The documentary Misery Loves Comedy would have been of far more use if it had come out a decade ago. Since then, an entire mini-industry has been created out of examining the angst and negativity that fuels most comic geniuses. Mike Sacks’ books Poking A Dead Frog and And Here’s The Kicker offer great insight into some of the most brilliant comic minds of our time, and seemingly half the podcasts available on iTunes are devoted to making people laugh, like Comedy Bang Bang or The Flop House. The other half is seemingly devoted to the bottomless depths of pain and misery lurking just underneath that compulsion to write jokes, like WTF With Marc Maron and The Mental Illness Happy Hour. Maron, one of the many big-name comics interviewed for Misery Loves Comedy, has made sadness, self-loathing, and rage the cornerstones of his increasingly lucrative multimedia brand. Long gone are the days when a teenaged Judd Apatow had to pretend to be a reporter to interview some of his favorite comedians, a famous anecdote lovingly recounted in Kevin Pollak’s documentary. For people deeply invested in learning the craft of comedy and understanding the comic psyche, we are living in a golden age.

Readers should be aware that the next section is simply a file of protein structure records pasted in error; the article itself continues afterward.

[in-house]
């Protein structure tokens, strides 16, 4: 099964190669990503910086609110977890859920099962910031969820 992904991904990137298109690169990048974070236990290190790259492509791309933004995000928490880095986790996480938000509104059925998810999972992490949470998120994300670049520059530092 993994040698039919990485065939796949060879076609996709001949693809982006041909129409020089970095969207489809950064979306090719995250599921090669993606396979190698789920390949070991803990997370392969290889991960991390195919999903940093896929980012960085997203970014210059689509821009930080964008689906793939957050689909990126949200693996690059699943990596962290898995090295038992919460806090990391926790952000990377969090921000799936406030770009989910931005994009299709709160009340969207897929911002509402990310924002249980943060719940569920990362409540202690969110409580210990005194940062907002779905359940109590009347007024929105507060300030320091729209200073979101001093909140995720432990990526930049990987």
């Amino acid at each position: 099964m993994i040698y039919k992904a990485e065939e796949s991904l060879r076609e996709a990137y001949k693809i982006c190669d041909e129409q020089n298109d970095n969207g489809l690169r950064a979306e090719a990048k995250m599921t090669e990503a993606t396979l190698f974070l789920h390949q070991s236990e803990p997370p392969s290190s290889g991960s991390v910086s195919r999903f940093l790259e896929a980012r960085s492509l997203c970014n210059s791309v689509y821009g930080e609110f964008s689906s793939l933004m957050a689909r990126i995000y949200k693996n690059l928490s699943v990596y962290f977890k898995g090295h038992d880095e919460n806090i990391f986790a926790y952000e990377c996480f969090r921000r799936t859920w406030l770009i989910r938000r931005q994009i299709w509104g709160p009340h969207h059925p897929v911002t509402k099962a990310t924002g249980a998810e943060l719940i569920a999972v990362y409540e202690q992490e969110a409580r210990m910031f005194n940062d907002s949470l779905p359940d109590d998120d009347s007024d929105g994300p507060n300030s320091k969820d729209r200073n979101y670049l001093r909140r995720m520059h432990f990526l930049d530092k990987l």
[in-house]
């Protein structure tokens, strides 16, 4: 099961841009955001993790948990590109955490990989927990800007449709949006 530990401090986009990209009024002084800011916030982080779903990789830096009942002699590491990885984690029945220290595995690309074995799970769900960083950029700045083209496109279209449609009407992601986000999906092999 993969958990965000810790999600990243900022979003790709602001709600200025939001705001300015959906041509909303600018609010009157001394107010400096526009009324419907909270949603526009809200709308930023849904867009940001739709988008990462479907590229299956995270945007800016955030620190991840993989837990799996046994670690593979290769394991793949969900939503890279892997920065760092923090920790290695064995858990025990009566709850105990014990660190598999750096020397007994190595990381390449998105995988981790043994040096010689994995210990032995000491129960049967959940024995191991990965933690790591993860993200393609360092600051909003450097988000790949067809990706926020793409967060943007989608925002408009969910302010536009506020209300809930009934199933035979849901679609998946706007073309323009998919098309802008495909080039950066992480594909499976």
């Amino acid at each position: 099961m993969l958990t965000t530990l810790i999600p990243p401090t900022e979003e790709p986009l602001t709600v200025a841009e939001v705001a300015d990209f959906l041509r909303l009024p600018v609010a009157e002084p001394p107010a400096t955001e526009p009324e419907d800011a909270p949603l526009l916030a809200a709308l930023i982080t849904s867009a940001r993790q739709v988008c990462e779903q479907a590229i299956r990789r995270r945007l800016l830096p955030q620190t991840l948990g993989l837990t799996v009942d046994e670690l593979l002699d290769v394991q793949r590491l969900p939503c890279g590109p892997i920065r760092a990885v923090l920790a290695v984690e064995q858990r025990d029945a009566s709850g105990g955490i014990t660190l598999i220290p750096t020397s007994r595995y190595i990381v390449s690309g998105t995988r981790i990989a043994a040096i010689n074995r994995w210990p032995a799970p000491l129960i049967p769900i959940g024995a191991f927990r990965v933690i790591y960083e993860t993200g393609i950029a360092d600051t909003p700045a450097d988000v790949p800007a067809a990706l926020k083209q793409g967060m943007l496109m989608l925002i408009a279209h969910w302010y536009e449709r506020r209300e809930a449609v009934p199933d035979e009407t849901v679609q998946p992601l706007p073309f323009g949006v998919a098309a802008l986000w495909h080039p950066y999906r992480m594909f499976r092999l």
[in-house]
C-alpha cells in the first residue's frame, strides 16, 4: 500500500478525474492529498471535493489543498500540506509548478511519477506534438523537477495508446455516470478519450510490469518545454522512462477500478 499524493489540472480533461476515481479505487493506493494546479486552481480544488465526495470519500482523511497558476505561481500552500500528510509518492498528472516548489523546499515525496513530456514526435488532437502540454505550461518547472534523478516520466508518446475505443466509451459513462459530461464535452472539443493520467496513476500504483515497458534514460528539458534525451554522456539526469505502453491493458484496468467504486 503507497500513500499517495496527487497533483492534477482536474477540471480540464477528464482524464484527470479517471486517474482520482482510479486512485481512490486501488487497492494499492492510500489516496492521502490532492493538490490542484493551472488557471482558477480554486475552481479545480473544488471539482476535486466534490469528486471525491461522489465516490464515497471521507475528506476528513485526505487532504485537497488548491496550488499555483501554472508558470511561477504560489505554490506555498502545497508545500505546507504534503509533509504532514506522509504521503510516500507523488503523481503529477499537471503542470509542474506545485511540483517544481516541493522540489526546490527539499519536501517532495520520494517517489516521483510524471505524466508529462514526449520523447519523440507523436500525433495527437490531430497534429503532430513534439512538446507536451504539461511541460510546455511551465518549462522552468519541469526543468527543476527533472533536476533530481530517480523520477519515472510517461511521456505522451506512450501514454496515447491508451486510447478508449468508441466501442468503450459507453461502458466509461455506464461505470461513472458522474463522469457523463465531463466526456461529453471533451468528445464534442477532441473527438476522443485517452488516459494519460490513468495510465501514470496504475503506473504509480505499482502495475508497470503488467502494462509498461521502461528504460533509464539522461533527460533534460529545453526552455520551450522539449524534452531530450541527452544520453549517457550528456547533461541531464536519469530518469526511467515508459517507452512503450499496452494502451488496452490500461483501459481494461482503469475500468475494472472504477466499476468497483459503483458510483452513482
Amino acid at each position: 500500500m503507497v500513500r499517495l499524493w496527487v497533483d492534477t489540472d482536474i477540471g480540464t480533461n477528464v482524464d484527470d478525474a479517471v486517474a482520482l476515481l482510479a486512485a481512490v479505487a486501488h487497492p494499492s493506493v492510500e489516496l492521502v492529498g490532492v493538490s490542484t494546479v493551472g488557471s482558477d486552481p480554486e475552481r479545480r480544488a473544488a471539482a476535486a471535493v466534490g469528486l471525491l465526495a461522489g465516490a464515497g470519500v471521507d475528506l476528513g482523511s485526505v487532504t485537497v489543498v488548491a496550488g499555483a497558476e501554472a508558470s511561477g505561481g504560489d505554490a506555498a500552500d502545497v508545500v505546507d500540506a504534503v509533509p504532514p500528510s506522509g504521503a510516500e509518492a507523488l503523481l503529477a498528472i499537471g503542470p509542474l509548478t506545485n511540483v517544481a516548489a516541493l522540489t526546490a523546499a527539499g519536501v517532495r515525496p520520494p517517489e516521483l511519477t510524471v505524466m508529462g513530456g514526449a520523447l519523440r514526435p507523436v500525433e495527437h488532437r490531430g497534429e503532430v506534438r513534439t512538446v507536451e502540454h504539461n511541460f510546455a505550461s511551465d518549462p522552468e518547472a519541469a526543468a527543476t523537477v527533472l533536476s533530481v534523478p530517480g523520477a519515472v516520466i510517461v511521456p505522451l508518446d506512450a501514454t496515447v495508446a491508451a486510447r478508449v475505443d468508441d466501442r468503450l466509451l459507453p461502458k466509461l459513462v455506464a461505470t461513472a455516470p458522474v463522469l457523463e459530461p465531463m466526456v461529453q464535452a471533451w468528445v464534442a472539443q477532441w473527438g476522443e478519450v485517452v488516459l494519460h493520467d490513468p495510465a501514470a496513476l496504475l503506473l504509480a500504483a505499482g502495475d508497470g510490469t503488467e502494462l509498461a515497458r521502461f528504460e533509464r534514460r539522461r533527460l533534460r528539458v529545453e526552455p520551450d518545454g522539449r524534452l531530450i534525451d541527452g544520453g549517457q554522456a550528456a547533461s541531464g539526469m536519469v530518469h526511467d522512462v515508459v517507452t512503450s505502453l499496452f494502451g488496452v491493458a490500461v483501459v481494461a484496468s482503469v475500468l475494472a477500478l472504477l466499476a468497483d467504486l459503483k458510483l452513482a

All of which makes Misery Loves Comedy a redundancy. It doesn’t help that the film has a visual aesthetic only slightly more dynamic than a taped podcast, with banter from an endless series of talking heads like Jimmy Fallon, Christopher Guest, and other luminaries, only occasionally broken up by a photograph. The film’s title feels misleading as well, since it’s more concerned with the process by which people hone their comic voices and survive the gauntlet of rejection that is show business than it is in the intersection of comedy and depression.
Pollak has assembled a lot of great comedians, as well as people who have dabbled in comedy, like Tom Hanks, who prepared to play a comedian in Punchline by performing stand-up in tiny clubs. And while these interviews are generally entertaining and playful, they lack any new insight into the comic mind. As for what William H. Macy is doing in the film, that’s anyone’s guess.
It might seem churlish to bemoan people’s happiness, but for a documentary with misery in the title and misery as its subject, this seems like an awful chipper bunch, quick with a smile and a self-deprecating wisecrack. More than anything, Misery Loves Comedy does not need to exist. The niche it aims to fill has already been occupied by people willing to go much deeper than Pollak. Perhaps because he’s been such a successful comedian for so long (he currently reigns as our preeminent Christopher Walken impersonator), Pollak seems more interested in the comedy part of the title than the misery component, and that’s where the really interesting stories lie.
It’s hard not to compare Misery Loves Comedy with WTF, both because Maron is a prominent presence here and because the film would double as a dynamite name for Maron’s podcast. If WTF at its best is a satisfying dive into the complex psyches of those who make other people happy for a living, yet are often beset by sadness themselves, then Misery Loves Comedy is more like an amusing little dip in the kiddie pool on a Sunday afternoon. It’s fun, for the most part, but you don’t get a lot out of it.